Elsewhere, Stewart and BRM were continuing to experiment with tyres, ignoring their overheating problems which seemed to be more minor in the intense heat, until the Scot's session was ended by a radiator leak. The privateers were enjoying differing fortunes too, with the locals Dave Charlton and John Love stealing the show, the latter leaping up to fourth with a lap a little over a second slower than Brabham. The full time privateers, in contrast, were really struggling in the heat as Jo Bonnier and Jo Siffert joined the factory Cooper team in struggling to cool their cars.
After a night of rebuilding, which featured a really early morning session for Honda, where Surtees finally got some serious running in in cooler temperatures, although these were not official times. When the Saturday session opened it was the Cooper quartet who went out first to try and cure their issues, with the factory cars getting cut-away noses, relocated fuel pumps and modified air-ducts. BRM were finally ready to run two cars, although Stewart would not complete a lot of running as the team decided to prepare his car for the race once he recorded a 1:30.3.
The ultimate pace remained with Brabham, who did a few runs to get down to a 1:28.5, still slower than his Thursday time, before calling it a day. Love took a similar approach, hoping to hold onto his second row grid slot, although a battling lap from Clark, who had spun on oil early on, put the Lotus racer into third. Pedro Rodríguez confirmed fourth with a late time, just a tenth slower than the lead Lotus, while Surtees got down to a 1:29.6, good enough for sixth.
The full qualifying results for the 1967 South African Grand Prix are outlined below:
|1||1||Jack Brabham||Brabham-Repco||1:28.3||No Time||1:28.5||—|
|4||4||Pedro Rodríguez||Cooper-Maserati||1:29.4||No Time||1:29.1||+0.8s|
|5||17||John Love||Cooper-Climax||No Time||1:29.5||No Time||+1.2s|
|6||11||John Surtees||Honda||No Time||1:31.0||1:29.6||+1.3s|
|8||19||Dave Charlton||Brabham-Climax||1:33.0||1:30.2||No Time||+1.9s|
|12||15||Jo Bonnier||Cooper-Maserati||No Time||1:36.8||1:31.8||+3.5s|
|13||6||Mike Spence||BRM||1:32.2||No Time||1:32.1||+3.8s|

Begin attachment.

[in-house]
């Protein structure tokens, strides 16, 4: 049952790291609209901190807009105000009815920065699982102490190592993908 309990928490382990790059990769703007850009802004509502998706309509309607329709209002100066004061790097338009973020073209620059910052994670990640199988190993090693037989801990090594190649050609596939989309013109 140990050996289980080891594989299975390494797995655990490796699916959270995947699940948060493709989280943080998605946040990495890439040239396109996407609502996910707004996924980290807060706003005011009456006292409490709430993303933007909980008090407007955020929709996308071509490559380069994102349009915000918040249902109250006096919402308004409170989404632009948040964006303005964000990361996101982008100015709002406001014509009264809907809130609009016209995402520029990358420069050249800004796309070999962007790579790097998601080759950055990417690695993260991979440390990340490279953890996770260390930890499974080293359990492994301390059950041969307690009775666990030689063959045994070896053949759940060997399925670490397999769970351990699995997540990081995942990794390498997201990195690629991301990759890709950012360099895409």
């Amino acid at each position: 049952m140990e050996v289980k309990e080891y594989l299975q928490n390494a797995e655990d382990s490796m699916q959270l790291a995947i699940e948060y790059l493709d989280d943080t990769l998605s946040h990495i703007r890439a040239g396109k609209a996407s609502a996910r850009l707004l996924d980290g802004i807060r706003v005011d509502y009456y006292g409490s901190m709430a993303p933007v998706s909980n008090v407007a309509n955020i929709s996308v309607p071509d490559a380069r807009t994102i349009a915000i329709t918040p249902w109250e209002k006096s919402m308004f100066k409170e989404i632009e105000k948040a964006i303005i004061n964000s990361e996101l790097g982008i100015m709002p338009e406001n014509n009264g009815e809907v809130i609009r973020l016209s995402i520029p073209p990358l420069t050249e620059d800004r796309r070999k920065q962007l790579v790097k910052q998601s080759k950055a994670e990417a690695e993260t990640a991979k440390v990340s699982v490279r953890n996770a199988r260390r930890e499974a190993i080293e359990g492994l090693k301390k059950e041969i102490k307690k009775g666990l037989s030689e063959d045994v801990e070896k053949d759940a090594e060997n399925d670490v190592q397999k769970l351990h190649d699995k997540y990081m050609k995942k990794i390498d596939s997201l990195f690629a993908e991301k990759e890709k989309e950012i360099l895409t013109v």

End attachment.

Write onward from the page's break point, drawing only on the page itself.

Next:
|14||18||Sam Tingle||LDS-Climax||No Time||No Time||1:32.4||+3.9s|
|15||8||Graham Hill||Lotus-BRM||No Time||1:34.0||1:32.6||+4.3s|
|16||12||Jo Siffert||Cooper-Maserati||No Time||1:40.5||1:32.8||+4.5s|
|17||20||Luki Botha||Brabham-Climax||No Time||1:34.6||1:33.1||+4.8s|
|18||16||Piers Courage||Lotus-BRM||No Time||1:34.4||1:33.8||+5.5s|
After a day of working or, for the drivers, relaxation, the field were up early on Monday morning, as the organisers scheduled a short practice session for the field. The request to have a session was made after a tropical storm overnight, which had washed away all of the rubber laid down, meaning the tyres would not last the race distance. A trouble free session allowed the track to rubber in, aided by a series of support races, before the Grand Prix cars set to start the 1967 campaign at 3:10pm.
When the flag dropped it was Denny Hulme who hooked up the start best to launch into the lead, as a challenge from Jim Clark saw him sandwiched out by the front row starting Brabham-Repcos. The chop from the two Brabhams allowed John Surtees to shoot through into third as the field braked into the tight first corner, with Jack Brabham in second. Only seventeen cars were in the herd that went through the first corner, however, as Luki Botha stalled and had to wheeled into the pits before the engine could be persuaded to fire again.